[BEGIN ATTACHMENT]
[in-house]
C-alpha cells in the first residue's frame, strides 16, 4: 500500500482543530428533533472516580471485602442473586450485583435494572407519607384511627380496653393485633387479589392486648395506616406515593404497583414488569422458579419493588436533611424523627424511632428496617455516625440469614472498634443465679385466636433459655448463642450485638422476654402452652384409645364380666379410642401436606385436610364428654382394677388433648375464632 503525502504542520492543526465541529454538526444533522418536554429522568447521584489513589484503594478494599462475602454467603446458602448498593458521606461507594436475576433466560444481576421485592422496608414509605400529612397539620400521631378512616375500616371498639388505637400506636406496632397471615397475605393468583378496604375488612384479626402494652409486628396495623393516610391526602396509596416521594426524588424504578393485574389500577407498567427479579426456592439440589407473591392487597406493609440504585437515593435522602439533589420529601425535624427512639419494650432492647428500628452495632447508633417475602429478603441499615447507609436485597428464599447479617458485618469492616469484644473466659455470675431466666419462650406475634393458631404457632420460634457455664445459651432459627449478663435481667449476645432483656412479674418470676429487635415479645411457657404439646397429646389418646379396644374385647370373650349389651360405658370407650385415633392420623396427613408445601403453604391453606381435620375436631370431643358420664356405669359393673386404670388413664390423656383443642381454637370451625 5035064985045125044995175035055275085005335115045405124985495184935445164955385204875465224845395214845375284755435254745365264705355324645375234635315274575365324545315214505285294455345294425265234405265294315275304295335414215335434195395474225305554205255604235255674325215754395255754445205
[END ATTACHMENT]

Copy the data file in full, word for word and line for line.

[in-house]
C-alpha cells in the first residue's frame, strides 16, 4: 500500500482543530428533533472516580471485602442473586450485583435494572407519607384511627380496653393485633387479589392486648395506616406515593404497583414488569422458579419493588436533611424523627424511632428496617455516625440469614472498634443465679385466636433459655448463642450485638422476654402452652384409645364380666379410642401436606385436610364428654382394677388433648375464632 503525502504542520492543526465541529454538526444533522418536554429522568447521584489513589484503594478494599462475602454467603446458602448498593458521606461507594436475576433466560444481576421485592422496608414509605400529612397539620400521631378512616375500616371498639388505637400506636406496632397471615397475605393468583378496604375488612384479626402494652409486628396495623393516610391526602396509596416521594426524588424504578393485574389500577407498567427479579426456592439440589407473591392487597406493609440504585437515593435522602439533589420529601425535624427512639419494650432492647428500628452495632447508633417475602429478603441499615447507609436485597428464599447479617458485618469492616469484644473466659455470675431466666419462650406475634393458631404457632420460634457455664445459651432459627449478663435481667449476645432483656412479674418470676429487635415479645411457657404439646397429646389418646379396644374385647370373650349389651360405658370407650385415633392420623396427613408445601403453604391453606381435620375436631370431643358420664356405669359393673386404670388413664390423656383443642381454637370451625 5035064985045125044995175035055275085005335115045405124985495184935445164955385204875465224845395214845375284755435254745365264705355324645375234635315274575365324545315214505285294455345294425265234405265294315275304295335414215335434195395474225305554205255604235255674325215754395255754445205